China’s watchdog gets its teeth into banking ‘bad boys’
The Regulatory Commission uncovered nearly 60,000 cases of fraud last year involving a staggering $2.72 trillion
China’s banking watchdog has always had a loud bark. But now it is starting to bare its teeth in a move to clamp down on excessive debt, off-balance sheet activities and market misdemeanors in the financial sector.
Since March last year, the Banking Regulatory Commission has uncovered nearly 60,000 cases of fraud involving 17.7 trillion yuan (US$2.72 trillion). Fines totaling 2.9 billion yuan were slapped on 1,877 banking operations, figures released this week by the CBRC highlighted.
Topping the ‘bad boys’ list was the China Guangfa Bank, which has its headquarters in Guangzhou.
Part of a major investigation by the CBRC, the commercial banking corporation was found guilty of fabricating guarantee documents, or Letters of Credit, and hiding bad assets before being fined more than $100 million.
Debt problems and corruption inside the banking system are nothing new. For Zhou Xiaochuan, the People’s Bank of China Governor, it has become a recurring theme in speeches and articles.
“High financial leverage and liquidity [problems], the credit [exposure of] financial institutions, cross-market, cross-regional shadow banking and crime are the major financial risks facing China today,” he said in 2017.
“Under pressure from multiple factors, both at home and abroad, the risk areas are wide-ranging, and are characterized by covertness, complexity, suddenness, contagion and danger,” Zhou added with a theatrical dash.
His comments came as a prophetic precursor to last month’s report from the International Monetary Fund.
In its first in-depth look at China’s financial system for six years, the IMF highlighted concerns about the country’s banking sector after “stress tests” found four-fifths of the banks were “vulnerable.”
“Beijing should put less emphasis on growth, beef-up regulation and improve banks’ finances,” it stated.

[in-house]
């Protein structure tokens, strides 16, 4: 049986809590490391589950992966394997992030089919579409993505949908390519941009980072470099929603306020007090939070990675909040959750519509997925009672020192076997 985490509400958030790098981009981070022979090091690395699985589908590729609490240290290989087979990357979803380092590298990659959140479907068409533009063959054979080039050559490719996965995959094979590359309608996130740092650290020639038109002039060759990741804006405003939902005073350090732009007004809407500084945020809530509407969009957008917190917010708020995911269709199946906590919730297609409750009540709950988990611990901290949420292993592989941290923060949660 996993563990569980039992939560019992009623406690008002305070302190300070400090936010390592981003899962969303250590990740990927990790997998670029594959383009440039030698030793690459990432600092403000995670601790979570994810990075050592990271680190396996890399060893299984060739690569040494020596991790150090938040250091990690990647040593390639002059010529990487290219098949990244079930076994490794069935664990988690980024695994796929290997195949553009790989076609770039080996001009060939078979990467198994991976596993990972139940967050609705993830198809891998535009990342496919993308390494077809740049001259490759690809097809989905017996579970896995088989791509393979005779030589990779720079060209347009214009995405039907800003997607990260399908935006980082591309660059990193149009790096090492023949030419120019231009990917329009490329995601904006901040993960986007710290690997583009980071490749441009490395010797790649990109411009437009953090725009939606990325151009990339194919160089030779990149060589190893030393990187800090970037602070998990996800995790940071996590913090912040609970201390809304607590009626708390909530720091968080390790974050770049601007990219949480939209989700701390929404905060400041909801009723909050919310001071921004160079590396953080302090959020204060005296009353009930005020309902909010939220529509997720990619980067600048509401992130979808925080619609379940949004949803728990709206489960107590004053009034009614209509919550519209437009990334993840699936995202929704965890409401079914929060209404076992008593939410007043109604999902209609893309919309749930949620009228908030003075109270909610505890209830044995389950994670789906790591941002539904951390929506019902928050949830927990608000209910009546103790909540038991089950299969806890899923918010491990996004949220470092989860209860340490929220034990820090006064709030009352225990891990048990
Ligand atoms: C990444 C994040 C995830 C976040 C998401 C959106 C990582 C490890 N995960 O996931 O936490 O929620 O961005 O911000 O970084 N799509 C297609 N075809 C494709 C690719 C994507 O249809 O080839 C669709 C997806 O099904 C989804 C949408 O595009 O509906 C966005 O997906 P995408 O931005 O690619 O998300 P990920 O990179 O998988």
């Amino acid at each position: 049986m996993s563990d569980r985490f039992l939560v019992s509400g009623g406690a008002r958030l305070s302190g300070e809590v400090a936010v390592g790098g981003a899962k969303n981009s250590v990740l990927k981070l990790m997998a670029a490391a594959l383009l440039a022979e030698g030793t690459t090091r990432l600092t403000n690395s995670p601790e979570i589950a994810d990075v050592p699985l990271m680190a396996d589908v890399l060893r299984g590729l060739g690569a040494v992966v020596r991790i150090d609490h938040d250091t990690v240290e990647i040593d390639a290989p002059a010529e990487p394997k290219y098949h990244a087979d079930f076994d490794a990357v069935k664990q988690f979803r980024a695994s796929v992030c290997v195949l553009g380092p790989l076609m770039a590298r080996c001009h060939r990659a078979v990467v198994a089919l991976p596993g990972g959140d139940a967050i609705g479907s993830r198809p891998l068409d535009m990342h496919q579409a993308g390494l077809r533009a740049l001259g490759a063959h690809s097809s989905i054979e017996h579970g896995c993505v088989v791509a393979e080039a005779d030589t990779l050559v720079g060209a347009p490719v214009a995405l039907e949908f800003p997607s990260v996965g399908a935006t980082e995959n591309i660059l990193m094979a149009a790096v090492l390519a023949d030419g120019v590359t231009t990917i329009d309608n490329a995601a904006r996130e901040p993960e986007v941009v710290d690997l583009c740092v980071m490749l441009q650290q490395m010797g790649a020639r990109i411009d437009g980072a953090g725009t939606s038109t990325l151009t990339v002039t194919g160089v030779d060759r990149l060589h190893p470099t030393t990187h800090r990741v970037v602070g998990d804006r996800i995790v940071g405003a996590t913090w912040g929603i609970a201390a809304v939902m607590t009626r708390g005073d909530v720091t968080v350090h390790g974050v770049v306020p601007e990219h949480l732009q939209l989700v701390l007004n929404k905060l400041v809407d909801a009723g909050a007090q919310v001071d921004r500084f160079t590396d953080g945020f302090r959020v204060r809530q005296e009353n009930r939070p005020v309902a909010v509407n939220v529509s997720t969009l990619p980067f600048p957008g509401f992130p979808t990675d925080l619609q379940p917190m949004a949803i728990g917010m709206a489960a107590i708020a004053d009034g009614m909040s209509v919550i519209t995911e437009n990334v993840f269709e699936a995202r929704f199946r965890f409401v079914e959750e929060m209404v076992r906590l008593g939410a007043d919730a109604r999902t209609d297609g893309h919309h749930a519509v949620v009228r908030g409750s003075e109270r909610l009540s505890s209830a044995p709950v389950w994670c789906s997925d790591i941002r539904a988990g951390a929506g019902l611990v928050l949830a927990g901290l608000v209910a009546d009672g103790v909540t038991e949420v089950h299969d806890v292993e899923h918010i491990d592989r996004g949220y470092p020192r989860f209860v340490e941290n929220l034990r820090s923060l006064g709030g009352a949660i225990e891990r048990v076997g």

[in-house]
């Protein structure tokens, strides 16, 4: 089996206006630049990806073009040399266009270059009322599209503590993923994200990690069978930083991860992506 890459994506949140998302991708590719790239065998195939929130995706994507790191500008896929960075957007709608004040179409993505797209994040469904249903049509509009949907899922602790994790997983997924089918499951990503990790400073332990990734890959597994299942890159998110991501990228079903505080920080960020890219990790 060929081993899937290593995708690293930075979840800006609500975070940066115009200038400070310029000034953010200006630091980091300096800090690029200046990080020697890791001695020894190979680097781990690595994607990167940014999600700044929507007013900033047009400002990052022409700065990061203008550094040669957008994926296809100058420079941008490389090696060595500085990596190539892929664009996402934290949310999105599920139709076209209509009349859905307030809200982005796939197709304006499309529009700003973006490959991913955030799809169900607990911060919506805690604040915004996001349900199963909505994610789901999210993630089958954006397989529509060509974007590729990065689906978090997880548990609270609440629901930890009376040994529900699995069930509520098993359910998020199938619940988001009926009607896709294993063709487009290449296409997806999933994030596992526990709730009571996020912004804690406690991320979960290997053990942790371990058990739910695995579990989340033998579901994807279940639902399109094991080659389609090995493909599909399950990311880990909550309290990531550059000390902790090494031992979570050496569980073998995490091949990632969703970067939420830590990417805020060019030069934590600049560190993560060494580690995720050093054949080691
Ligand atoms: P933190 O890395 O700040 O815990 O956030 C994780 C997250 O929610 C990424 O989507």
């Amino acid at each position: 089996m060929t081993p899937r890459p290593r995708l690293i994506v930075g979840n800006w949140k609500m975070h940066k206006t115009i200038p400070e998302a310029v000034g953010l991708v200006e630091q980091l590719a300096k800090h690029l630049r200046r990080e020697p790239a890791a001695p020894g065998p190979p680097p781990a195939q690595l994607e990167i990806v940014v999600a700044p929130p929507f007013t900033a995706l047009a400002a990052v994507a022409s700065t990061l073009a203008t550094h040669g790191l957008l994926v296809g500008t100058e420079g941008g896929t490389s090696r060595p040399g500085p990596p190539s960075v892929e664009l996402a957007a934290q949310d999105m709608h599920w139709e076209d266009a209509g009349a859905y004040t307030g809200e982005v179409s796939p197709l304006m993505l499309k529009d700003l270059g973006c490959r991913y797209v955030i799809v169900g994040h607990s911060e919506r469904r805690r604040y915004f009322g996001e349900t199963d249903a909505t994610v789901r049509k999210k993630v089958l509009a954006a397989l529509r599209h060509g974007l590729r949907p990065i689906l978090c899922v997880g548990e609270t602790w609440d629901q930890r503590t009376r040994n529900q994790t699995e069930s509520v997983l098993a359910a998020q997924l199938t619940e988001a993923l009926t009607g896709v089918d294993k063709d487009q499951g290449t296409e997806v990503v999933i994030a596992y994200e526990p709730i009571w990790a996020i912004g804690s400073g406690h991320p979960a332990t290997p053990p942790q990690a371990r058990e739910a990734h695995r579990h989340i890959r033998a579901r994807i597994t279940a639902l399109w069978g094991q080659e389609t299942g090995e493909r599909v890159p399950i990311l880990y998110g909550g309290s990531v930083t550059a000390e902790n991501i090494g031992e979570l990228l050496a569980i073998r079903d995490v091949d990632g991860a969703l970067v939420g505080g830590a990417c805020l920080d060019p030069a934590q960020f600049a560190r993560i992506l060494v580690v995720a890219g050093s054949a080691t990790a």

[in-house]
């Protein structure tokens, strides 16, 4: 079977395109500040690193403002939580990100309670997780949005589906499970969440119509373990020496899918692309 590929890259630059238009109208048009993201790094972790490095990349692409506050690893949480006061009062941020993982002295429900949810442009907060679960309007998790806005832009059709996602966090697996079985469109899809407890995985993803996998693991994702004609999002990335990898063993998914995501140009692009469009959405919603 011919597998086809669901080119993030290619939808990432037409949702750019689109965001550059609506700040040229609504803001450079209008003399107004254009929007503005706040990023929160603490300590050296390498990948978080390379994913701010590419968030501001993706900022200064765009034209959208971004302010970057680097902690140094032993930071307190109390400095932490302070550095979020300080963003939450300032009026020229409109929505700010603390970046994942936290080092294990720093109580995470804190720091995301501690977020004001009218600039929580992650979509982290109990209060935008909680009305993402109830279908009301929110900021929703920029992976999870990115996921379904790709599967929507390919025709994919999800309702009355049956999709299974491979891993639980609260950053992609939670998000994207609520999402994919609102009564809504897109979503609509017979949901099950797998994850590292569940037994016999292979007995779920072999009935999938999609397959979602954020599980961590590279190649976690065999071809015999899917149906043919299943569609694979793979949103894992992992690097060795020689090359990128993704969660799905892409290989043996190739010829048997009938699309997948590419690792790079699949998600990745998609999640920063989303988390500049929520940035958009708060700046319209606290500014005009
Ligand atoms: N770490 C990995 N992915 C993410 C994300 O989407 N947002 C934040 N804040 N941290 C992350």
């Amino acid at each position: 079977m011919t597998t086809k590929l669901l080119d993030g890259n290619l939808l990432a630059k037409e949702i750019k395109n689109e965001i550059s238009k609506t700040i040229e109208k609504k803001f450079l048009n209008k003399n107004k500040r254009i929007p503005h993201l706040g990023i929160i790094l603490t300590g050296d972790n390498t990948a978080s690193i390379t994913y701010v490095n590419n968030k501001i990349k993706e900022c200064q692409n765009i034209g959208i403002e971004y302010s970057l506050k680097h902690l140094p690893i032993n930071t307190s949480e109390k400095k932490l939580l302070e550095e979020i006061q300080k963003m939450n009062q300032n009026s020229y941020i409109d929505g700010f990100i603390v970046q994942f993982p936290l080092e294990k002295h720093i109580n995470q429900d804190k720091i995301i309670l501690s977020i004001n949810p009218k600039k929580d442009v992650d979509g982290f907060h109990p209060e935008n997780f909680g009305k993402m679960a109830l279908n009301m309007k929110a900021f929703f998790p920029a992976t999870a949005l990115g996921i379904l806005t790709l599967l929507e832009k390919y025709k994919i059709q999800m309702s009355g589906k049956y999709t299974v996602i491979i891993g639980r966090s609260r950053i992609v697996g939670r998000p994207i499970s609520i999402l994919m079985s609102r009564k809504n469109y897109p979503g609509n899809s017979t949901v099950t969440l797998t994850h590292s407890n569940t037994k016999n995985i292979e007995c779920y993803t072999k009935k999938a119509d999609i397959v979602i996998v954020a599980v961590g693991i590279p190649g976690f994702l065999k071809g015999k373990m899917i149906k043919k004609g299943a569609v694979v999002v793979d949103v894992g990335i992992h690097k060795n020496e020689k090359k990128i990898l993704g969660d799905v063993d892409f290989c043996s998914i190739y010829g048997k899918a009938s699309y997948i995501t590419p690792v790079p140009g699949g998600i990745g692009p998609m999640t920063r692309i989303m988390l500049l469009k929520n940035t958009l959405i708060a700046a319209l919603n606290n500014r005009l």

Up to 27 of the 33 banks tested needed to raise more funds, despite complying with Basel III regulations, which were brought in after the global financial crisis in 2009. Their total assets stood at $26 trillion, the IMF pointed out.
“[China’s] ‘big four’ banks had adequate capital [but] large, medium, and city-commercial banks appeared vulnerable,” it added.
At the bottom of the heap, the nation’s smaller banks are likely to go through a torrid time this year. There are more than 4,000 scattered across the world’s second-biggest economy, but many look certain to merge and some will face a shotgun marriage of convenience.
They have been squeezed over the years by the industry’s main players, a cooling property market, tighter money supply and aggressive new regulations.
“This shows regulators are unrelenting in deleveraging efforts,” Richard Cao, an analyst at Guotai Junan Securities in Shenzhen, told Bloomberg News.
But the risks are still there and they have raised alarm bells among China’s crucial trading partners. Last October, the Reserve Bank of Australia warned in its Financial Stability Review that “financial risks in China remain high.”
The People’s Bank of China, or central bank, and regulators have been quick to acknowledge this by taking steps to combat the problem. Still, the threat is a clear and present danger to the financial system.
“The more that leverage and risky lending grow, the more likely that China’s economic transition will include a significant disruption of some form,” the Reserve Bank of Australia pointed out in its review.
Coping with this conundrum looks certain to give central bank governor Zhou more than a few sleepless nights in the next 12 months. Hopefully, when he does close his eyes he will avoid drifting into a financial nightmare.
At least, he has a banking watchdog that is not frightened to bare its teeth. Sweet dreams are made of this for global bankers.